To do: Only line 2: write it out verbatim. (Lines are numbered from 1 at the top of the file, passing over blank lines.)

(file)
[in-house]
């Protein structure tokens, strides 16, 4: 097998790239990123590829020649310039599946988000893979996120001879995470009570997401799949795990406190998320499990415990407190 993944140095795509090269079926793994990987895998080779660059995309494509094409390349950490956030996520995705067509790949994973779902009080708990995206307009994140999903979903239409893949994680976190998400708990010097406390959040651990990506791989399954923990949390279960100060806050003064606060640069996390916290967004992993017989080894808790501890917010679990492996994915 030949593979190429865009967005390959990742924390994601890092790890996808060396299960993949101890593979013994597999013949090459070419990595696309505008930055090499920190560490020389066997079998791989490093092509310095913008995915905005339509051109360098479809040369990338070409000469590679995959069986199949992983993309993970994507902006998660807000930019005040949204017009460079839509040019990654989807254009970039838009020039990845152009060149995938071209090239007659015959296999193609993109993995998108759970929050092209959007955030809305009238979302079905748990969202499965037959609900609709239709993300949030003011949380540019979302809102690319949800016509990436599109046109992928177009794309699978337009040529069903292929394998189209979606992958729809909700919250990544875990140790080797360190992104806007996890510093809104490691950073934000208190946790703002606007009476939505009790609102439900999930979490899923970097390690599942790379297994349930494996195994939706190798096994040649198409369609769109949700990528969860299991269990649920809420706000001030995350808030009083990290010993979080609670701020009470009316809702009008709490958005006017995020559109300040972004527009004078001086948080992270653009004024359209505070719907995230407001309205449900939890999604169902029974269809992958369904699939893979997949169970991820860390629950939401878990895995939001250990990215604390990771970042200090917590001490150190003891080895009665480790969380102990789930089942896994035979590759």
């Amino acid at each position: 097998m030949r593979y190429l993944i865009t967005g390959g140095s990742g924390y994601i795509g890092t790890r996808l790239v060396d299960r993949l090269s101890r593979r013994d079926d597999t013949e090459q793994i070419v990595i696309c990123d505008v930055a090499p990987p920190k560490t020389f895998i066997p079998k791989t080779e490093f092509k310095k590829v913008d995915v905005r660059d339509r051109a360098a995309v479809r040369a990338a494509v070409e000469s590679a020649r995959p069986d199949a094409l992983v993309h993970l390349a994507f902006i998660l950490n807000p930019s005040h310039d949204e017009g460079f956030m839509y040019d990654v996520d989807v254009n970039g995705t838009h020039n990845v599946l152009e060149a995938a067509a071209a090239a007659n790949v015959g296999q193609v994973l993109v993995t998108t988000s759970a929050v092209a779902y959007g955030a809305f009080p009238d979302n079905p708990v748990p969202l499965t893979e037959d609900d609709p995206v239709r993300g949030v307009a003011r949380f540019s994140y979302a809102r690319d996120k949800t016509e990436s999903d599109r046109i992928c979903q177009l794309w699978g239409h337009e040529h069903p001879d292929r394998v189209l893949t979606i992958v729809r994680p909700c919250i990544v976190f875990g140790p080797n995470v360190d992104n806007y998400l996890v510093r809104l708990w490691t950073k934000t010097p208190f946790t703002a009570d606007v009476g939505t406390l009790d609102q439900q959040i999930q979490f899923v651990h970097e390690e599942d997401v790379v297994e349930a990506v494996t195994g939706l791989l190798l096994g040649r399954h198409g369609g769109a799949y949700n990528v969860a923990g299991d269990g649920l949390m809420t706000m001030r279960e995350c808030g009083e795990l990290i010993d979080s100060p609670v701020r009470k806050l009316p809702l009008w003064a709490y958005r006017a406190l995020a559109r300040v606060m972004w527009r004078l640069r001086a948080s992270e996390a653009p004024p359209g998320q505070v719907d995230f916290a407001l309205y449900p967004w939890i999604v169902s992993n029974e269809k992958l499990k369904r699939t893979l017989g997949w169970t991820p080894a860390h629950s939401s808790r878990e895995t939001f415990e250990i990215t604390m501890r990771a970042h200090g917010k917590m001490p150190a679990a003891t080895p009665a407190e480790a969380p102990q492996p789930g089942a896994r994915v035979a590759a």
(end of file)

């Protein structure tokens, strides 16, 4: 097998790239990123590829020649310039599946988000893979996120001879995470009570997401799949795990406190998320499990415990407190 993944140095795509090269079926793994990987895998080779660059995309494509094409390349950490956030996520995705067509790949994973779902009080708990995206307009994140999903979903239409893949994680976190998400708990010097406390959040651990990506791989399954923990949390279960100060806050003064606060640069996390916290967004992993017989080894808790501890917010679990492996994915 030949593979190429865009967005390959990742924390994601890092790890996808060396299960993949101890593979013994597999013949090459070419990595696309505008930055090499920190560490020389066997079998791989490093092509310095913008995915905005339509051109360098479809040369990338070409000469590679995959069986199949992983993309993970994507902006998660807000930019005040949204017009460079839509040019990654989807254009970039838009020039990845152009060149995938071209090239007659015959296999193609993109993995998108759970929050092209959007955030809305009238979302079905748990969202499965037959609900609709239709993300949030003011949380540019979302809102690319949800016509990436599109046109992928177009794309699978337009040529069903292929394998189209979606992958729809909700919250990544875990140790080797360190992104806007996890510093809104490691950073934000208190946790703002606007009476939505009790609102439900999930979490899923970097390690599942790379297994349930494996195994939706190798096994040649198409369609769109949700990528969860299991269990649920809420706000001030995350808030009083990290010993979080609670701020009470009316809702009008709490958005006017995020559109300040972004527009004078001086948080992270653009004024359209505070719907995230407001309205449900939890999604169902029974269809992958369904699939893979997949169970991820860390629950939401878990895995939001250990990215604390990771970042200090917590001490150190003891080895009665480790969380102990789930089942896994035979590759």